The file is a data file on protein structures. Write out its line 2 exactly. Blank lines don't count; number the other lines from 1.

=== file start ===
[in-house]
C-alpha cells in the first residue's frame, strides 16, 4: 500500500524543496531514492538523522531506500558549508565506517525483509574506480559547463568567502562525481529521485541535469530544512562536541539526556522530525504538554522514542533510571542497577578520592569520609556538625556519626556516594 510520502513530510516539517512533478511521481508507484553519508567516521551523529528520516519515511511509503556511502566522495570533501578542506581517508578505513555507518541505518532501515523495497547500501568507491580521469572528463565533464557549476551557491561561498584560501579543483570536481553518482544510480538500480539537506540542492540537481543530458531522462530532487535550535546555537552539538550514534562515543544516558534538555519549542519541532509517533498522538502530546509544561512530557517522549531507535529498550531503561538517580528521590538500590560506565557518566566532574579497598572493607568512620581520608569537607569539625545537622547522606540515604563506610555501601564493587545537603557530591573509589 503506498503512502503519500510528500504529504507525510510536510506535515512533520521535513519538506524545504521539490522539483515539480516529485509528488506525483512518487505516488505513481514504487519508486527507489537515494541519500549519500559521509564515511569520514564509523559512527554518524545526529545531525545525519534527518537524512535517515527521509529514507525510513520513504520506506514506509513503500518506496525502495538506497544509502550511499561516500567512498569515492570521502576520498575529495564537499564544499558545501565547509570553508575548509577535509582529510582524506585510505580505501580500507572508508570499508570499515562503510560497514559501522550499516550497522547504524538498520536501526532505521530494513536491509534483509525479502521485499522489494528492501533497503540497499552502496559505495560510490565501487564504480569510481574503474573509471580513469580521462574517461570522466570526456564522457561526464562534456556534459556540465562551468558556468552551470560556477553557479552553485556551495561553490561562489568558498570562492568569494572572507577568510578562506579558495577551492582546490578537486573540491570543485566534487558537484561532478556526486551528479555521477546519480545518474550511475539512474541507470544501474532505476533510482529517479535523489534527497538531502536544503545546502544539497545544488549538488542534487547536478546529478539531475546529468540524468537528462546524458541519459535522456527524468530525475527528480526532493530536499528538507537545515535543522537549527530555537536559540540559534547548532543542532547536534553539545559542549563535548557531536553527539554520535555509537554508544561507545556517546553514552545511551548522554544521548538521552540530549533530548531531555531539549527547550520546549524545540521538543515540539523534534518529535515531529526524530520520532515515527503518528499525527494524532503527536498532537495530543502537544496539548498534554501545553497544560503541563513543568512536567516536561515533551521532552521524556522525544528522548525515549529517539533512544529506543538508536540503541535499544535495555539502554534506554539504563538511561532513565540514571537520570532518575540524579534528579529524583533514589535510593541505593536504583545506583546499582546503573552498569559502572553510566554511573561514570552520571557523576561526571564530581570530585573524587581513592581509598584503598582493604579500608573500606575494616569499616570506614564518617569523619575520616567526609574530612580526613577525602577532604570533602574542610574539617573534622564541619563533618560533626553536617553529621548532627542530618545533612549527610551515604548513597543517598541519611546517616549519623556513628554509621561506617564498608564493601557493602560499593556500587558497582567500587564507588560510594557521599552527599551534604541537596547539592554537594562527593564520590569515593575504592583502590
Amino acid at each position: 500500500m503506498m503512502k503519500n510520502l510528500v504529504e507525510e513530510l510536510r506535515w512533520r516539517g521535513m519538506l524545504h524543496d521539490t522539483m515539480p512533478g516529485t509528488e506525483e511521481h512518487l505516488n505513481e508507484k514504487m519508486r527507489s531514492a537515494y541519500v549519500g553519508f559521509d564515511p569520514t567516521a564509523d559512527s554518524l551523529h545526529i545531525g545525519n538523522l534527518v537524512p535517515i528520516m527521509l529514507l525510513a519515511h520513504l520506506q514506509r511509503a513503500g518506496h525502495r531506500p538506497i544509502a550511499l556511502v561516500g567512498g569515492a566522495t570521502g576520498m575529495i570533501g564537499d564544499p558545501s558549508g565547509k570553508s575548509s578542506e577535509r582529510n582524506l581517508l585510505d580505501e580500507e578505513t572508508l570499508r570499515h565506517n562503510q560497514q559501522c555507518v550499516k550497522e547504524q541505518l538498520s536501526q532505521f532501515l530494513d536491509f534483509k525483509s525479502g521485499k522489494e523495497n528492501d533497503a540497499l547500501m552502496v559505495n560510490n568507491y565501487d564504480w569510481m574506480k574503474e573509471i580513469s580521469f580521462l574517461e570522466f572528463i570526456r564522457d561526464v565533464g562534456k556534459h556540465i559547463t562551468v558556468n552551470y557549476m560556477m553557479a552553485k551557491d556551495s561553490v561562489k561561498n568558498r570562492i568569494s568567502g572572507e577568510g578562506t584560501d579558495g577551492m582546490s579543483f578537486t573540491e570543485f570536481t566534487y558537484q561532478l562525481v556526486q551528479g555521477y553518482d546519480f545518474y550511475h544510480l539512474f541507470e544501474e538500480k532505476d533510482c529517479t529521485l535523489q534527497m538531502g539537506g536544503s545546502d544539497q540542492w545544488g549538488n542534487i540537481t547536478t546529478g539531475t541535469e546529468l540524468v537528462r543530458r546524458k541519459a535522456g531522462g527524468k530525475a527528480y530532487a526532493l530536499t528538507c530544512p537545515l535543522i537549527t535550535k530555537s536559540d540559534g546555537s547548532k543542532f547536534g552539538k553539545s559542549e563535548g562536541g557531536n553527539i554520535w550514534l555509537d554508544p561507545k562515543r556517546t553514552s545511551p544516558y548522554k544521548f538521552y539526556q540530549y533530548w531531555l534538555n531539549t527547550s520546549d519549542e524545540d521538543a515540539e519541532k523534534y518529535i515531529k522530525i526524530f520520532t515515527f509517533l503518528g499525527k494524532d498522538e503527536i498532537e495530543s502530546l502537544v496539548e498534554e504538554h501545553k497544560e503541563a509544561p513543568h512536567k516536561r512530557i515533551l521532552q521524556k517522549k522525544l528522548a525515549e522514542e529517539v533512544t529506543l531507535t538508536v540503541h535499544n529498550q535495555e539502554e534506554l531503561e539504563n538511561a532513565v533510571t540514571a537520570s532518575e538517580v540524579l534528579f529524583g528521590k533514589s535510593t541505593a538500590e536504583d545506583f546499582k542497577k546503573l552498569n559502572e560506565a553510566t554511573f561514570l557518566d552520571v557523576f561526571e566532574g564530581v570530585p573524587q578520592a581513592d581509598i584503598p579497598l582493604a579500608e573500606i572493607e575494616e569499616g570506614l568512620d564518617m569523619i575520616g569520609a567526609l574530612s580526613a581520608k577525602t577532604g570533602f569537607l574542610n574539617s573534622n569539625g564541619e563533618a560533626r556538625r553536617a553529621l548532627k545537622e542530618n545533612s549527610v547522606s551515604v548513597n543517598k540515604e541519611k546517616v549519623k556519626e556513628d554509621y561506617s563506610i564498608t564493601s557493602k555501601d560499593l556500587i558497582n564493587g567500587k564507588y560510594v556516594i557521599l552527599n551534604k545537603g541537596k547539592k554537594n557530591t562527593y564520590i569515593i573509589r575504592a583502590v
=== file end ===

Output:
C-alpha cells in the first residue's frame, strides 16, 4: 500500500524543496531514492538523522531506500558549508565506517525483509574506480559547463568567502562525481529521485541535469530544512562536541539526556522530525504538554522514542533510571542497577578520592569520609556538625556519626556516594 510520502513530510516539517512533478511521481508507484553519508567516521551523529528520516519515511511509503556511502566522495570533501578542506581517508578505513555507518541505518532501515523495497547500501568507491580521469572528463565533464557549476551557491561561498584560501579543483570536481553518482544510480538500480539537506540542492540537481543530458531522462530532487535550535546555537552539538550514534562515543544516558534538555519549542519541532509517533498522538502530546509544561512530557517522549531507535529498550531503561538517580528521590538500590560506565557518566566532574579497598572493607568512620581520608569537607569539625545537622547522606540515604563506610555501601564493587545537603557530591573509589 503506498503512502503519500510528500504529504507525510510536510506535515512533520521535513519538506524545504521539490522539483515539480516529485509528488506525483512518487505516488505513481514504487519508486527507489537515494541519500549519500559521509564515511569520514564509523559512527554518524545526529545531525545525519534527518537524512535517515527521509529514507525510513520513504520506506514506509513503500518506496525502495538506497544509502550511499561516500567512498569515492570521502576520498575529495564537499564544499558545501565547509570553508575548509577535509582529510582524506585510505580505501580500507572508508570499508570499515562503510560497514559501522550499516550497522547504524538498520536501526532505521530494513536491509534483509525479502521485499522489494528492501533497503540497499552502496559505495560510490565501487564504480569510481574503474573509471580513469580521462574517461570522466570526456564522457561526464562534456556534459556540465562551468558556468552551470560556477553557479552553485556551495561553490561562489568558498570562492568569494572572507577568510578562506579558495577551492582546490578537486573540491570543485566534487558537484561532478556526486551528479555521477546519480545518474550511475539512474541507470544501474532505476533510482529517479535523489534527497538531502536544503545546502544539497545544488549538488542534487547536478546529478539531475546529468540524468537528462546524458541519459535522456527524468530525475527528480526532493530536499528538507537545515535543522537549527530555537536559540540559534547548532543542532547536534553539545559542549563535548557531536553527539554520535555509537554508544561507545556517546553514552545511551548522554544521548538521552540530549533530548531531555531539549527547550520546549524545540521538543515540539523534534518529535515531529526524530520520532515515527503518528499525527494524532503527536498532537495530543502537544496539548498534554501545553497544560503541563513543568512536567516536561515533551521532552521524556522525544528522548525515549529517539533512544529506543538508536540503541535499544535495555539502554534506554539504563538511561532513565540514571537520570532518575540524579534528579529524583533514589535510593541505593536504583545506583546499582546503573552498569559502572553510566554511573561514570552520571557523576561526571564530581570530585573524587581513592581509598584503598582493604579500608573500606575494616569499616570506614564518617569523619575520616567526609574530612580526613577525602577532604570533602574542610574539617573534622564541619563533618560533626553536617553529621548532627542530618545533612549527610551515604548513597543517598541519611546517616549519623556513628554509621561506617564498608564493601557493602560499593556500587558497582567500587564507588560510594557521599552527599551534604541537596547539592554537594562527593564520590569515593575504592583502590